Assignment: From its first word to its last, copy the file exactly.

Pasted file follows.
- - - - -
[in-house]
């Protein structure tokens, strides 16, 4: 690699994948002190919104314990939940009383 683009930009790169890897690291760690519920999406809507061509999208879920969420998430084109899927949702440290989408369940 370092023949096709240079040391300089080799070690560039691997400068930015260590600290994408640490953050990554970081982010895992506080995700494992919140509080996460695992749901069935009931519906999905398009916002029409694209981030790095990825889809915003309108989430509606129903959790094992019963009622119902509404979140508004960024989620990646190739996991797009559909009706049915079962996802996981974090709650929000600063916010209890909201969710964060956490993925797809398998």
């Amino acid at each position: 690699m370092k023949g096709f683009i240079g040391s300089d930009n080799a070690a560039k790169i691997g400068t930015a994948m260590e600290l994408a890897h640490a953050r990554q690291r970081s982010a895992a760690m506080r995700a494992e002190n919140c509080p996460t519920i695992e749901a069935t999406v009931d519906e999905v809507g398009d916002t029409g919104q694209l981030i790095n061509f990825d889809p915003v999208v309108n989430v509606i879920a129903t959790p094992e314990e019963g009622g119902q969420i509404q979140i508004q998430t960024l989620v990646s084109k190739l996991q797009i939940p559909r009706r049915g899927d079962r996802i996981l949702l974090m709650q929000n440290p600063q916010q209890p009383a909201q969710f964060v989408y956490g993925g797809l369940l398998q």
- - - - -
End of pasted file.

[in-house]
């Protein structure tokens, strides 16, 4: 690699994948002190919104314990939940009383 683009930009790169890897690291760690519920999406809507061509999208879920969420998430084109899927949702440290989408369940 370092023949096709240079040391300089080799070690560039691997400068930015260590600290994408640490953050990554970081982010895992506080995700494992919140509080996460695992749901069935009931519906999905398009916002029409694209981030790095990825889809915003309108989430509606129903959790094992019963009622119902509404979140508004960024989620990646190739996991797009559909009706049915079962996802996981974090709650929000600063916010209890909201969710964060956490993925797809398998």
């Amino acid at each position: 690699m370092k023949g096709f683009i240079g040391s300089d930009n080799a070690a560039k790169i691997g400068t930015a994948m260590e600290l994408a890897h640490a953050r990554q690291r970081s982010a895992a760690m506080r995700a494992e002190n919140c509080p996460t519920i695992e749901a069935t999406v009931d519906e999905v809507g398009d916002t029409g919104q694209l981030i790095n061509f990825d889809p915003v999208v309108n989430v509606i879920a129903t959790p094992e314990e019963g009622g119902q969420i509404q979140i508004q998430t960024l989620v990646s084109k190739l996991q797009i939940p559909r009706r049915g899927d079962r996802i996981l949702l974090m709650q929000n440290p600063q916010q209890p009383a909201q969710f964060v989408y956490g993925g797809l369940l398998q």